An American Dream Fulfilled: Khalil Gibran14 May 2020
From the time of this nation’s birth, immigrants have crossed to American’s shores in pursuit of new lives built with hard work, determination, and ingenuity. Their immense contributions are part of the very fabric of this country. To celebrate the incredible talent and diversity that immigrants have brought to our land over hundreds of years, MurthyDotCom periodically highlights the light of a notable immigrant who has left a lasting mark on history. The latest entry in our continuing series, entitled An American Dream Fulfilled, is poet, author, illustrator, and journalist Gibran Khalil Gibran (or Jubran Khalil Jubran), who became known in English as Khalil Gibran.
Born in 1883 in a small village in the Ottoman Empire, now known as Lebanon, Gibran displayed a talent for drawing at an early age. Though he did not receive consistent formal education in his early years, his artistic skills were encouraged by a local doctor who served as his mentor. While Gibran was close to his mother and three siblings, his father struggled with substance abuse issues that plunged the family into poverty. In 1895, his mother immigrated with her children to Boston, Massachusetts, to escape the family’s mounting financial problems and start a new life. They settled into the immigrant heavy South End district, and Gibran enrolled in school for the first time in his life. He quickly established himself as a gifted pupil.
Gibran’s flair for the arts eventually attracted the attention of Fred Holland Day, an influential photographer and publisher in the Boston creative scene. Encouraged by his new mentor, Gibran briefly returned to his home country to attend a Maronite Catholic school, where he developed a love of poetry and helmed a popular student magazine. In 1901, he returned to Boston and began to flourish artistically, exhibiting his drawings and photographs and penning a weekly column for a local Arabic language newspaper. After releasing a collection of short stories and a novella written in Arabic, Gibran met Mary Haskell, a wealthy school headmistress, who would foster his writing talent and support him financially for years.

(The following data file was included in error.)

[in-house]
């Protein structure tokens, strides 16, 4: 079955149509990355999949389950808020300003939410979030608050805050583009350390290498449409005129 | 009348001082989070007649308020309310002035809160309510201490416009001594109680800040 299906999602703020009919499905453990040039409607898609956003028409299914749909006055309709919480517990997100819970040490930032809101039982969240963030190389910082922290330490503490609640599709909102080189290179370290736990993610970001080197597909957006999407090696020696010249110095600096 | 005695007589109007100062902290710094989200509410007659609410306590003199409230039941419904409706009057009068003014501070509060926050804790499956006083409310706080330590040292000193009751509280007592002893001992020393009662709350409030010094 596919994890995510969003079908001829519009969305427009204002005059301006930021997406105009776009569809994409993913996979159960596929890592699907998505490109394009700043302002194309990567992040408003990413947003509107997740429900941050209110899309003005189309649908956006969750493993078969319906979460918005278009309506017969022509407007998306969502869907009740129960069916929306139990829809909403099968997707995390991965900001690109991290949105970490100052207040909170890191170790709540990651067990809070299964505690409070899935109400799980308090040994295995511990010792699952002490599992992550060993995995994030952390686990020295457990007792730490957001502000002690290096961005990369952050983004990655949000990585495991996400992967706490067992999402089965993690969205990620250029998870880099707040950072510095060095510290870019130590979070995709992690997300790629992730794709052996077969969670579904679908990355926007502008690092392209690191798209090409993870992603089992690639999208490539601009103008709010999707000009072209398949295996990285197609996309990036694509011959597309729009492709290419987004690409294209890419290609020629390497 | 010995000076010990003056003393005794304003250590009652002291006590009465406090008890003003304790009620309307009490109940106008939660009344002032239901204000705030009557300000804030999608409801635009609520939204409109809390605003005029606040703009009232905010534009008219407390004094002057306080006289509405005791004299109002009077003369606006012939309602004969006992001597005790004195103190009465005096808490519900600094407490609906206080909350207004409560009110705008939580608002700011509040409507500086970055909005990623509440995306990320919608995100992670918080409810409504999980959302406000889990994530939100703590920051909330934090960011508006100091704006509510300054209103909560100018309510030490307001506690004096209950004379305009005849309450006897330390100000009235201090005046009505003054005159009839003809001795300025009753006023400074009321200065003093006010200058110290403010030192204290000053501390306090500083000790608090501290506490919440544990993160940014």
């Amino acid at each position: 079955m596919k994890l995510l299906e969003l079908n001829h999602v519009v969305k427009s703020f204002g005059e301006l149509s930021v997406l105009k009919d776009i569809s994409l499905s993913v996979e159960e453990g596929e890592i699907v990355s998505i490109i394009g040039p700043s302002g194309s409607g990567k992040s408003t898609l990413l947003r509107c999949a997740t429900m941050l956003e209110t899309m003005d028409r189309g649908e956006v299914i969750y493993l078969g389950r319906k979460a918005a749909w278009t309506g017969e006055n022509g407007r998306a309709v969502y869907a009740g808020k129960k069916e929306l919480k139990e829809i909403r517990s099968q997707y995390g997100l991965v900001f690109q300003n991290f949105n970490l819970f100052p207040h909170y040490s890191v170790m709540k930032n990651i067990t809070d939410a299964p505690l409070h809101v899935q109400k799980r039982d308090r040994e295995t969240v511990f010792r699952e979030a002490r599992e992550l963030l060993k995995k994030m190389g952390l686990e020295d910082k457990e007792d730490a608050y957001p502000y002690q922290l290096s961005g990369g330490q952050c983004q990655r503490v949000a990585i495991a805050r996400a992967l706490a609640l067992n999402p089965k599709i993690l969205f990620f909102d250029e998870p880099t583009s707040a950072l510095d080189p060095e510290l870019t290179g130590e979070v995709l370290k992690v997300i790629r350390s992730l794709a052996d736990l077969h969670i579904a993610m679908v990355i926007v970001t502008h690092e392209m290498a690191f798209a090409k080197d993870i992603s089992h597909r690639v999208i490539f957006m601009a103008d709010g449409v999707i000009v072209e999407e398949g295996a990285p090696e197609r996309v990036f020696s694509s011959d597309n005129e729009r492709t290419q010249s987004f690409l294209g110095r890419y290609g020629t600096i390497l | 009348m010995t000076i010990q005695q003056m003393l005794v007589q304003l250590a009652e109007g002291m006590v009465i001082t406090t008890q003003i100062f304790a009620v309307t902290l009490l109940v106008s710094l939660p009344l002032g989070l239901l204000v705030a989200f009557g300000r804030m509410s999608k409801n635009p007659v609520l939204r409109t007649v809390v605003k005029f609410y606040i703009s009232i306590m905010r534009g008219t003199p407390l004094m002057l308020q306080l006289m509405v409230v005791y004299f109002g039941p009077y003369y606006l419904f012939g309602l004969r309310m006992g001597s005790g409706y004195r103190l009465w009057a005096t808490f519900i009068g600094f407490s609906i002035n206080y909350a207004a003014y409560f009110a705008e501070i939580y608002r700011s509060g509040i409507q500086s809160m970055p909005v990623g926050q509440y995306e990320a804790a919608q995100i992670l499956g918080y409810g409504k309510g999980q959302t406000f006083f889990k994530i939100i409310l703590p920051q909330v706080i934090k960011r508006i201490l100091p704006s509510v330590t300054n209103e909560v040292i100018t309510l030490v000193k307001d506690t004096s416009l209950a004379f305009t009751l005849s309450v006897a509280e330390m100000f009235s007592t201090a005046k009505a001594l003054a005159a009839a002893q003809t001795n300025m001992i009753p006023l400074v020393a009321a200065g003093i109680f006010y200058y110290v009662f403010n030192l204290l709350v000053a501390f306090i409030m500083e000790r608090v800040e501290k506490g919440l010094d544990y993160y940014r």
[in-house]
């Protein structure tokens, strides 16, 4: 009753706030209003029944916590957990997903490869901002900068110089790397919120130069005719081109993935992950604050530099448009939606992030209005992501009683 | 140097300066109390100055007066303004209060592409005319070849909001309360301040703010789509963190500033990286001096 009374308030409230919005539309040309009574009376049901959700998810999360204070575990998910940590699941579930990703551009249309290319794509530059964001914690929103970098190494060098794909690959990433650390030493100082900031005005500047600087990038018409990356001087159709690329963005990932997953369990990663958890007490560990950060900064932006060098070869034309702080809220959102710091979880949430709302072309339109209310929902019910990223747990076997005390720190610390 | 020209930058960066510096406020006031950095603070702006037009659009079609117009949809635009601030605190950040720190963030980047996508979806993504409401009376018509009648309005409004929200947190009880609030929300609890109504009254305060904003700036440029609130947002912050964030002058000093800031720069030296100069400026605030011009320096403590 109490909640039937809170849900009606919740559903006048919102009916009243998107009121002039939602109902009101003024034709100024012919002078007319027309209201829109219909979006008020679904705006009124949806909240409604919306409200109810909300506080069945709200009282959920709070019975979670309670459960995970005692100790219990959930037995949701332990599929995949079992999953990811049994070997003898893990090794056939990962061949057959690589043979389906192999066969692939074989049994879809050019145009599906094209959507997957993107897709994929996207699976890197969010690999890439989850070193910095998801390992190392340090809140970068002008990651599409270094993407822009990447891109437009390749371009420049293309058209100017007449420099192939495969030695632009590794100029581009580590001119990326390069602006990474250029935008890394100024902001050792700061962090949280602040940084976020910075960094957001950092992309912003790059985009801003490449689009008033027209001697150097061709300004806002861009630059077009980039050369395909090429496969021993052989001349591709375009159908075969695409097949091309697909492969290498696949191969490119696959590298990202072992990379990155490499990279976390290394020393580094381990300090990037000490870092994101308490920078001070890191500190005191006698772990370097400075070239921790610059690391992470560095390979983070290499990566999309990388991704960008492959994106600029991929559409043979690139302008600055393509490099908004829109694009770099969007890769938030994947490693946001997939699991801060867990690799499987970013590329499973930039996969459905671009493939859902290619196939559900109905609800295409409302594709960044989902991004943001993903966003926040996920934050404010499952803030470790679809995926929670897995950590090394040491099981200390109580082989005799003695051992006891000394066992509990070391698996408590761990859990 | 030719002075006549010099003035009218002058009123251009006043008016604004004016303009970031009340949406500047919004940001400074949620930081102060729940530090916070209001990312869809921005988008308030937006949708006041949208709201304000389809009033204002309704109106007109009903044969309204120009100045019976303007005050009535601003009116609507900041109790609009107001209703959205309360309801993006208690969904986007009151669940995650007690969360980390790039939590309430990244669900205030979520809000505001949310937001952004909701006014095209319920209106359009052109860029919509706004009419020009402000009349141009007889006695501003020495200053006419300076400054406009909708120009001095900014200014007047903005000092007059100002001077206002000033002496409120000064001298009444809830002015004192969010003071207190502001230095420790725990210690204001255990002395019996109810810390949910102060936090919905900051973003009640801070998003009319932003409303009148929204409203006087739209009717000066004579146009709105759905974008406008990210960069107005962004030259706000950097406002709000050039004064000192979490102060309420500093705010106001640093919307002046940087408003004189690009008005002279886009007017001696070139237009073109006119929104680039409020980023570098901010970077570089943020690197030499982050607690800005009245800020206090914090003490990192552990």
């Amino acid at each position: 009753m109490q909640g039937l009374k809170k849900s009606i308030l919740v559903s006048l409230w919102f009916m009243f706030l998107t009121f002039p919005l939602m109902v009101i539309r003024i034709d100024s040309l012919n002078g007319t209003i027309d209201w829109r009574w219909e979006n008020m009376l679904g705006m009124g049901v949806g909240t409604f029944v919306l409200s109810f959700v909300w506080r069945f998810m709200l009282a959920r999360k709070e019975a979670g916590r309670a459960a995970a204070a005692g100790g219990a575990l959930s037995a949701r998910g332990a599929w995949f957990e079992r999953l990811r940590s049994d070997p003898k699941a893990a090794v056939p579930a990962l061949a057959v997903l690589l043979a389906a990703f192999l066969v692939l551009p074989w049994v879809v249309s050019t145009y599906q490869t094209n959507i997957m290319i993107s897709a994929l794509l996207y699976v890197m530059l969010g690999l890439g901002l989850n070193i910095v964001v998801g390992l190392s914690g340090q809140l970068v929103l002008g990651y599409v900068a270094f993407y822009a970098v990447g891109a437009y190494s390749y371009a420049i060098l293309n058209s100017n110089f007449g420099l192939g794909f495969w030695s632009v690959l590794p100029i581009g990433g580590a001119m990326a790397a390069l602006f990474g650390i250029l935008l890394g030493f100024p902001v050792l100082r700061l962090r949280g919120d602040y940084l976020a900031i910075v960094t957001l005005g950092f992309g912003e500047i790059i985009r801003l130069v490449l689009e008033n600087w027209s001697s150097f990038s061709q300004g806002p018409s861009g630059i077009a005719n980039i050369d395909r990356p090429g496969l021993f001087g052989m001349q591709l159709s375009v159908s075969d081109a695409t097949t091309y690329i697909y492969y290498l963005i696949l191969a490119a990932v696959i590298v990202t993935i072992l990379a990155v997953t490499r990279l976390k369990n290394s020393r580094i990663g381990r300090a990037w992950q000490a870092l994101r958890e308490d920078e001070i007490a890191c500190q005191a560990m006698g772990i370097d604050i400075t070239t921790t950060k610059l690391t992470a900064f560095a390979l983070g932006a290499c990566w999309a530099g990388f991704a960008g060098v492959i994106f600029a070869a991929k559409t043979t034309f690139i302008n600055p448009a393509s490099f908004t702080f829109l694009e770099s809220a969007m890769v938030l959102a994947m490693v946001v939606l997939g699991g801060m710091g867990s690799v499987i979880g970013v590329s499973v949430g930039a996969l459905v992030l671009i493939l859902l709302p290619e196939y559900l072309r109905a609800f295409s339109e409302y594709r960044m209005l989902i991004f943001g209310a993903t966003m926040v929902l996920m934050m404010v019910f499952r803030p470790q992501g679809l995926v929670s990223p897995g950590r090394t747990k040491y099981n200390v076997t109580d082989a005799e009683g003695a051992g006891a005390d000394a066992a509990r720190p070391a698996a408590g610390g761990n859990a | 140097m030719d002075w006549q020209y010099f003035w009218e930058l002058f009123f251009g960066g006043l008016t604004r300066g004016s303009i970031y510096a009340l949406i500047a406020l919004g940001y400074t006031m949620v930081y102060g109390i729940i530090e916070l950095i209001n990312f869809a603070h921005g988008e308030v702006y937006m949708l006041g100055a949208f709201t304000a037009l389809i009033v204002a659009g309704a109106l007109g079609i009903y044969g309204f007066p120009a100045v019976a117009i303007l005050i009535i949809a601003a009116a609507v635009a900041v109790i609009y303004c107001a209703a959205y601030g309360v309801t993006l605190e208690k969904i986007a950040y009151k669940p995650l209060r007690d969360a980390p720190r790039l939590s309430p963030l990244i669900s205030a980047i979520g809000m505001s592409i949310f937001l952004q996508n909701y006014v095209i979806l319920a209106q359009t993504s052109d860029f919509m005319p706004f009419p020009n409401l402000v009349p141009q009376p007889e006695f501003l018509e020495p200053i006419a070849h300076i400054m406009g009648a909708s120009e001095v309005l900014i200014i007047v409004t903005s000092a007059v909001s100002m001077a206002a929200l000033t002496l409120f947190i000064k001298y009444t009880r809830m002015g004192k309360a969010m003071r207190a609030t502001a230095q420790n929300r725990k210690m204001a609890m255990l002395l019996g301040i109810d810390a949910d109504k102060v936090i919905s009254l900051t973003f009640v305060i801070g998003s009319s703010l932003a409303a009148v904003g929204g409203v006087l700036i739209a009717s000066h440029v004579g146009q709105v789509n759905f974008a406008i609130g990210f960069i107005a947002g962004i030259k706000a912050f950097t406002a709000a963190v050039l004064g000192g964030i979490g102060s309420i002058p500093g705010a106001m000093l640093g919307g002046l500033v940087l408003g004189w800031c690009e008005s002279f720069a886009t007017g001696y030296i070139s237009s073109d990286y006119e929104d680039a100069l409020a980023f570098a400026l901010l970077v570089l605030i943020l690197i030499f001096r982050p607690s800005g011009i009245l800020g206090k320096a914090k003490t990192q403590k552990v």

With Haskell’s assistance, Gibran began the transition to publishing work in English. After releasing a few collections of parables, he completed what would become his legacy, The Prophet, in 1923. Formatted as a collection of prose style essays, the book revolves around the character of a holy man returning home after years of exile and expounds upon his views of love, grief, and philosophy. While critics at the time gave The Prophet middling reviews, it became an overnight sensation and launched Gibran into stardom. He relocated to New York City, then a burgeoning hotspot for writers and artists, and counted the iconic authors H.G. Wells and Bertrand Russell among his cohorts.
While Gibran published several follow ups to The Prophet, sustained success eluded him, and he sank into a life of seclusion and alcoholism. He succumbed to complications from cirrhosis of the liver, in 1931, at the age of 48. Though his life was short, Gibran’s American dream lives on today in the form of his most famous work. Nearly 100 years after its debut, The Prophet remains the third highest selling work of poetry of all time, proving that the artistic contributions of the immigrant community can have an impact that endures for generations. [See Khalil Gibran, Biography.com, 02.Apr.2014, updated 14.May.2019.]
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